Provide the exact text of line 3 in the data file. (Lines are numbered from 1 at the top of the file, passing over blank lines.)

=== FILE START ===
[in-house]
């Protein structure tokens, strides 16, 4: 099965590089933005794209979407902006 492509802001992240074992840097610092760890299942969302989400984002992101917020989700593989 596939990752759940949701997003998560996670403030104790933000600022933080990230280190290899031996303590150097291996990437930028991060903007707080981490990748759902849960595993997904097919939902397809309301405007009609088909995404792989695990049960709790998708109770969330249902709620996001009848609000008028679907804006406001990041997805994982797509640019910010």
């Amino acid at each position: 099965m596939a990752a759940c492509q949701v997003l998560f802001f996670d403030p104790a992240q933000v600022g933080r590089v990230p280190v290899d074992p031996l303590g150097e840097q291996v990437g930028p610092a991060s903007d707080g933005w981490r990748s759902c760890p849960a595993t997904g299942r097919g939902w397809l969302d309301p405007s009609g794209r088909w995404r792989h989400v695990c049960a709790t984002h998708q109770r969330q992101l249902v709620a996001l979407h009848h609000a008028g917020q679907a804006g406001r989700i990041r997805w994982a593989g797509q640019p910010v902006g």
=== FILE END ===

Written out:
């Amino acid at each position: 099965m596939a990752a759940c492509q949701v997003l998560f802001f996670d403030p104790a992240q933000v600022g933080r590089v990230p280190v290899d074992p031996l303590g150097e840097q291996v990437g930028p610092a991060s903007d707080g933005w981490r990748s759902c760890p849960a595993t997904g299942r097919g939902w397809l969302d309301p405007s009609g794209r088909w995404r792989h989400v695990c049960a709790t984002h998708q109770r969330q992101l249902v709620a996001l979407h009848h609000a008028g917020q679907a804006g406001r989700i990041r997805w994982a593989g797509q640019p910010v902006g």